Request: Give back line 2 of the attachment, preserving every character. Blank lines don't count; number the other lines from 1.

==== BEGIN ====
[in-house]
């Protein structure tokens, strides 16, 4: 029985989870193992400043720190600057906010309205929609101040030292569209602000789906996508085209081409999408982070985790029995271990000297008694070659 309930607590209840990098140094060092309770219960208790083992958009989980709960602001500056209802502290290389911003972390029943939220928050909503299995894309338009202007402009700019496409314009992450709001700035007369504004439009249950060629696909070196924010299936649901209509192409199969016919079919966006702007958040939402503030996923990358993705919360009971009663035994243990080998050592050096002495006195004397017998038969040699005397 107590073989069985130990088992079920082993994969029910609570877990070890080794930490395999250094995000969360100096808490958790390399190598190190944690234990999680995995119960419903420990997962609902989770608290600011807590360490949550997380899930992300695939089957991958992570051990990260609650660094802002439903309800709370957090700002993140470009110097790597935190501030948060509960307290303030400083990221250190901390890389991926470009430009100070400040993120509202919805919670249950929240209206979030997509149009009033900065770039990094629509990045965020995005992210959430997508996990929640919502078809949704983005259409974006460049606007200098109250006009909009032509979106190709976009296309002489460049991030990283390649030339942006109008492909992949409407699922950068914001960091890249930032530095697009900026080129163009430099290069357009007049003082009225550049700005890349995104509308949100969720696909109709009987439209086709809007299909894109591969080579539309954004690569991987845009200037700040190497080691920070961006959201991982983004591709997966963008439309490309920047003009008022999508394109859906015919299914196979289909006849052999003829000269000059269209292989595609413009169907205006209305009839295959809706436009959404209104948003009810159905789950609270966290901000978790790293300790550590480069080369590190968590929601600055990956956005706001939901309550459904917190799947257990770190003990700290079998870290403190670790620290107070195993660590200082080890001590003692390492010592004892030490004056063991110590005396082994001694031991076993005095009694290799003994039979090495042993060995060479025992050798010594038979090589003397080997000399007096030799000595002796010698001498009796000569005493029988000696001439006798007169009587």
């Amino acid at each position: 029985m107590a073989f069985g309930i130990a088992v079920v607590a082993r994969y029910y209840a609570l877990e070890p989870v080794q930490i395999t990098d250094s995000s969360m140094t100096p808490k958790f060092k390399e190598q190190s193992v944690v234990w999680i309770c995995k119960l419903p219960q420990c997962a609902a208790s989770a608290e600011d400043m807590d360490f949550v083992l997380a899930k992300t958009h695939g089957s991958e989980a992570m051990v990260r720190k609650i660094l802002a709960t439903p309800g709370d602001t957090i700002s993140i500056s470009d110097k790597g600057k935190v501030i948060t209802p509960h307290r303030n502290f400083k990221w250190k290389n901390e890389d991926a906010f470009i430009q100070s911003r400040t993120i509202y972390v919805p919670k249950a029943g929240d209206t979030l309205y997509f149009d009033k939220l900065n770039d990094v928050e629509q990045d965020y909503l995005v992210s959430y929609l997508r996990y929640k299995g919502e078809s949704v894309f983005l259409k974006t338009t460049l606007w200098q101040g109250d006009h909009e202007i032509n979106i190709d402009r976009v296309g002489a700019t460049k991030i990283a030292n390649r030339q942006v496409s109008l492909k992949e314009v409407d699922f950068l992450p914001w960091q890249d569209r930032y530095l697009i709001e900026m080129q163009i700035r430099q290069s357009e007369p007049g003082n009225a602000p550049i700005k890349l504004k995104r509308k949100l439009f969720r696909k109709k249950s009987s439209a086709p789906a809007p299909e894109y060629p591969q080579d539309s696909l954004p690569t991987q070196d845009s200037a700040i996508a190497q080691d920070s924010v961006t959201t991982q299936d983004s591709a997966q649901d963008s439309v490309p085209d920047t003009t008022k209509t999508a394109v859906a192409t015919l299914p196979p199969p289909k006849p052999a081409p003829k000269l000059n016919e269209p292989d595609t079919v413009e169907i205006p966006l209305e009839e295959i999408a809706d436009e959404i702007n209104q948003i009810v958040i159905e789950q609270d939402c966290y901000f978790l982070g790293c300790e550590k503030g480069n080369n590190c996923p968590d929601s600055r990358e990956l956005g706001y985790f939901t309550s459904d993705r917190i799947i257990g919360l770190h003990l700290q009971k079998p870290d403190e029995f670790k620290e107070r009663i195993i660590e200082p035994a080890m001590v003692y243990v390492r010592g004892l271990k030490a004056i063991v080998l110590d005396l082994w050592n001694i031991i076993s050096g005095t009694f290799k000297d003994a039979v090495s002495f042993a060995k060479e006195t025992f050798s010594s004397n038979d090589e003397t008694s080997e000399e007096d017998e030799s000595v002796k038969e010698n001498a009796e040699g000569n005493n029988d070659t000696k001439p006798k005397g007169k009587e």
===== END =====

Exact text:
């Protein structure tokens, strides 16, 4: 029985989870193992400043720190600057906010309205929609101040030292569209602000789906996508085209081409999408982070985790029995271990000297008694070659 309930607590209840990098140094060092309770219960208790083992958009989980709960602001500056209802502290290389911003972390029943939220928050909503299995894309338009202007402009700019496409314009992450709001700035007369504004439009249950060629696909070196924010299936649901209509192409199969016919079919966006702007958040939402503030996923990358993705919360009971009663035994243990080998050592050096002495006195004397017998038969040699005397 107590073989069985130990088992079920082993994969029910609570877990070890080794930490395999250094995000969360100096808490958790390399190598190190944690234990999680995995119960419903420990997962609902989770608290600011807590360490949550997380899930992300695939089957991958992570051990990260609650660094802002439903309800709370957090700002993140470009110097790597935190501030948060509960307290303030400083990221250190901390890389991926470009430009100070400040993120509202919805919670249950929240209206979030997509149009009033900065770039990094629509990045965020995005992210959430997508996990929640919502078809949704983005259409974006460049606007200098109250006009909009032509979106190709976009296309002489460049991030990283390649030339942006109008492909992949409407699922950068914001960091890249930032530095697009900026080129163009430099290069357009007049003082009225550049700005890349995104509308949100969720696909109709009987439209086709809007299909894109591969080579539309954004690569991987845009200037700040190497080691920070961006959201991982983004591709997966963008439309490309920047003009008022999508394109859906015919299914196979289909006849052999003829000269000059269209292989595609413009169907205006209305009839295959809706436009959404209104948003009810159905789950609270966290901000978790790293300790550590480069080369590190968590929601600055990956956005706001939901309550459904917190799947257990770190003990700290079998870290403190670790620290107070195993660590200082080890001590003692390492010592004892030490004056063991110590005396082994001694031991076993005095009694290799003994039979090495042993060995060479025992050798010594038979090589003397080997000399007096030799000595002796010698001498009796000569005493029988000696001439006798007169009587």